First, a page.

In high school, I learned that if you penciled in the “key” above question 1 in space 5 of a scantron, you would get a 100% on the test and everyone who got a question right that you got wrong whose scantron was fed after yours into the machine would get those questions marked wrong. This tactic was only really good if you were only going to get 1 or 2 questions wrong anyway – otherwise it might raise a red flag and you ran the risk of getting caught. Personally, I never used this tactic unless I knew that someone else was going to be doing it on the same test. But if someone else was doing it, I’d be damned if I was going to be penalized as a result.

Maybe it’s that mindset that attracted me to black hat SEO. I like unfair advantages and I am clearly not alone.

From the New York times article on cheating in College:

In a survey of nearly 62,000 undergraduates on 96 campuses over the past four years, two-thirds of the students admitted to cheating. The survey was conducted by Don McCabe, a Rutgers professor who has studied academic misconduct and helped found the Center for Academic Integrity at Duke.

So if two thirds of college students admit to cheating, and gamecheats have become such a major industry – what does that say about the future of black hat SEO? Is black hat SEO like Cheating? And is cheating always wrong?

For example, I am against click fraud, shaving, fishing and most anything that can clearly be construed as stealing. Also, I think that it’s unethical to do Black Hat SEO consulting for a client who is not aware of all the risks involved. But to me, Google or Yahoos guidelines only enter into the equation in so far as they access penalties for specific practices. I don’t have a problem with comment spamming unless someone takes it too far. And I have no problem with creating computer generated content sites, newsmaster sites, niche aggragator, doing XSS, 301 tricks, doorway pages, typo spam, cloaking and a host of other practices. I don’t give Google any moral authority to judge what I do. If they have to make certain business decisions, I’m fine with that. But don’t try to tell me that going outside Googles webmasters guidelines is the moral equivalent of fraud. It may be for you, but it’s not for me.

With deeper analysis, we find that most everything does not fall into simple absolutes of black or white; most often things are shades of grey (or pink, blue or hex:24b655). With SEO, as with everything in life, you should measure things in terms of risk vs. reward and cost vs. benefit. If moral concerns increase your “costs” (as they do for me) then they should be part of your decision making equation. It all comes down to what you are comfortable with and what your risk tolerance is.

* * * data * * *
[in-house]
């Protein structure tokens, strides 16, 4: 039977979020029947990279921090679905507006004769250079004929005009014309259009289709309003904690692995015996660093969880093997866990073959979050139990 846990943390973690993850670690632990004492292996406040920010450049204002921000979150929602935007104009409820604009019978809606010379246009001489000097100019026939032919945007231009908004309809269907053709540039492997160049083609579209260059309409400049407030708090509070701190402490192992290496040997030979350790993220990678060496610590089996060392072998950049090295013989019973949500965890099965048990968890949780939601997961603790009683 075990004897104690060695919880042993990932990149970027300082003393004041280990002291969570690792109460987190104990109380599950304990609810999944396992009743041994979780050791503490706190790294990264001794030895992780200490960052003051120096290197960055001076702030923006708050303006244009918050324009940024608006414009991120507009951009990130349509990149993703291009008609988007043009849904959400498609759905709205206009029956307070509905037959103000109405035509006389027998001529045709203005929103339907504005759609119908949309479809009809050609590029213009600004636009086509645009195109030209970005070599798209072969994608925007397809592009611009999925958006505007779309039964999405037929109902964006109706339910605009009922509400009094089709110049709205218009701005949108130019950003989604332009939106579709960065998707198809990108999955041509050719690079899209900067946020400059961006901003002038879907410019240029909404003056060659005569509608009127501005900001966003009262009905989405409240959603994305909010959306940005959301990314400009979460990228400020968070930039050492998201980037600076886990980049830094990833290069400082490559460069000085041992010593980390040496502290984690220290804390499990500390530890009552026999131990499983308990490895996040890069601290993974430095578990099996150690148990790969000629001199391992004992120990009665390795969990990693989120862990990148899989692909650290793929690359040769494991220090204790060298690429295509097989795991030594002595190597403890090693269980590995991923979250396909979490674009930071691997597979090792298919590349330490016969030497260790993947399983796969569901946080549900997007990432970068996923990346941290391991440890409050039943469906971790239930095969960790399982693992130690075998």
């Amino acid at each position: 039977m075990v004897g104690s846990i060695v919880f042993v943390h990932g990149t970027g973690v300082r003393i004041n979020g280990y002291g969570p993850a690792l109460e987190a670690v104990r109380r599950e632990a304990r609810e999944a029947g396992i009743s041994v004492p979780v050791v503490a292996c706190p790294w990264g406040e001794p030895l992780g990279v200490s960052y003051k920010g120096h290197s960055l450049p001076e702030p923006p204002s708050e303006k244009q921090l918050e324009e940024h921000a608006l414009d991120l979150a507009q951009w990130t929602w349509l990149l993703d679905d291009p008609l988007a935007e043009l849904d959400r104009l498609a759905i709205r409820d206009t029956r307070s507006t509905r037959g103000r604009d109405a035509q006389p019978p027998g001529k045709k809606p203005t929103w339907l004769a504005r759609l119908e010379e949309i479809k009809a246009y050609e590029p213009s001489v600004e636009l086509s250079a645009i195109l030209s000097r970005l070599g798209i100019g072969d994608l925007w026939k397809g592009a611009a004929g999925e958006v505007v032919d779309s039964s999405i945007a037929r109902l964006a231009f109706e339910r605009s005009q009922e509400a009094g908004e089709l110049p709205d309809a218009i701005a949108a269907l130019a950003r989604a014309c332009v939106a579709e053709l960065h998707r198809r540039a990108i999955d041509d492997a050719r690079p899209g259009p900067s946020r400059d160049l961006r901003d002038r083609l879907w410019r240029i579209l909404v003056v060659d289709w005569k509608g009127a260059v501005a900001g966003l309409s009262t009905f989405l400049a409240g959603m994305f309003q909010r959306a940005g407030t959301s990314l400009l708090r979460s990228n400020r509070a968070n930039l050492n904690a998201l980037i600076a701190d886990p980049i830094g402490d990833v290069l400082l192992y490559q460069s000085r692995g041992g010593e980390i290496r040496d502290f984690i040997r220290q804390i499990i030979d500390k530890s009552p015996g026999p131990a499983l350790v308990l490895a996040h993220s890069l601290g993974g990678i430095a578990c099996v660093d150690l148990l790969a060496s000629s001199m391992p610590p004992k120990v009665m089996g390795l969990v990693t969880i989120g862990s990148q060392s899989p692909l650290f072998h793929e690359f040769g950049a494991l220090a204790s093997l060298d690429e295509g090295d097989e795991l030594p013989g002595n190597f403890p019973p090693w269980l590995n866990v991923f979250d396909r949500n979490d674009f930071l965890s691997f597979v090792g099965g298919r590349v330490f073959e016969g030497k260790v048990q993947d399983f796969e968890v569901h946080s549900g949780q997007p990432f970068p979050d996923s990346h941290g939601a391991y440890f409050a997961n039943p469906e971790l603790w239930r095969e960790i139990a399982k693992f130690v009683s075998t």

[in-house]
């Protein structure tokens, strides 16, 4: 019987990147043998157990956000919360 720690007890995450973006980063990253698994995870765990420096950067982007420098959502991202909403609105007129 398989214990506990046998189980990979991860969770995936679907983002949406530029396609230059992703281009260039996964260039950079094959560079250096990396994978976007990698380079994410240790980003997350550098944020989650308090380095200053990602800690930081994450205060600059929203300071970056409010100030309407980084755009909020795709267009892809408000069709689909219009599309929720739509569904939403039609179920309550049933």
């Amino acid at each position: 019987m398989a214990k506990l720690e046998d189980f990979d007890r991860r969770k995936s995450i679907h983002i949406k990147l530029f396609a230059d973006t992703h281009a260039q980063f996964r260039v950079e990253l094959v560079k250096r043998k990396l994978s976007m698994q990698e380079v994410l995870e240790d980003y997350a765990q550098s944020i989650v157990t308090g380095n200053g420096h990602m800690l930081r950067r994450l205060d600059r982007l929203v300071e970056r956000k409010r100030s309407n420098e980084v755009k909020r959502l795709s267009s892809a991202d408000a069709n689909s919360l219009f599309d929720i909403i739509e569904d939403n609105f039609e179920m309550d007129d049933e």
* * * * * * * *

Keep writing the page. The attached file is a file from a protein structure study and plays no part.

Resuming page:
Only You Can Prevent Search Engine Spam: Only You.

Only you can prevent search engine spam

Every year thousands of white hat webmasters go hungry. They obey Google’s every whim, make unique & worthwhile content and bring joy to our lives – but can’t seem to make ends meet.

Now there is a new hope for these haggard souls – White Hat Appeal:

  • By giving to the White Hat Appeal you can help ensure that one less White Hat turns to the dark side.
  • Many white hats are struggling to retain their holy glow; in fact for some it’s becoming a taste of do spam or eat spam.
  • The White Hat Appeal aims to help needy White Hats keep the righteous path.
  • These poor SEO’s need your help urgently.
  • For less than the cost of a coffee store you can do your part to help prevent search engine spamming.

    So during this time of holiday bliss and cheer try to think of our less fortunate brethren of the lighter cloth.

    Won’t you give today?

    White Hats Going Black Hat?

    From Search Engine Watch’s Black Hats Going White?, I hurdled the registration process at mediapost to read A Whiter Shade of Black (no it’s not a Michael Jackson biography):

    Greg Jarboe: Black hat stuff is getting too hard. I’m actually thinking about turning legit.

    Certain things are harder, many things are much easier. If you’ve kept up and have been innovating, you should be doing better this year than last (unless you were just KILLING it in the past, and have been brought back into the upper stratosphere). I’ve noticed that many techniques that once worked great by bluntly applying en masse now require more finesse. It’s the evolution of the game.

    What would cause a confirmed black hatter to turn his back on the incredibly lucrative dark side of SEO and step into the light? As much as the army of engineers at Google and Yahoo would like to say it’s their constant refinement of their algorithms, I think there’s another force at work here. Online is just growing up.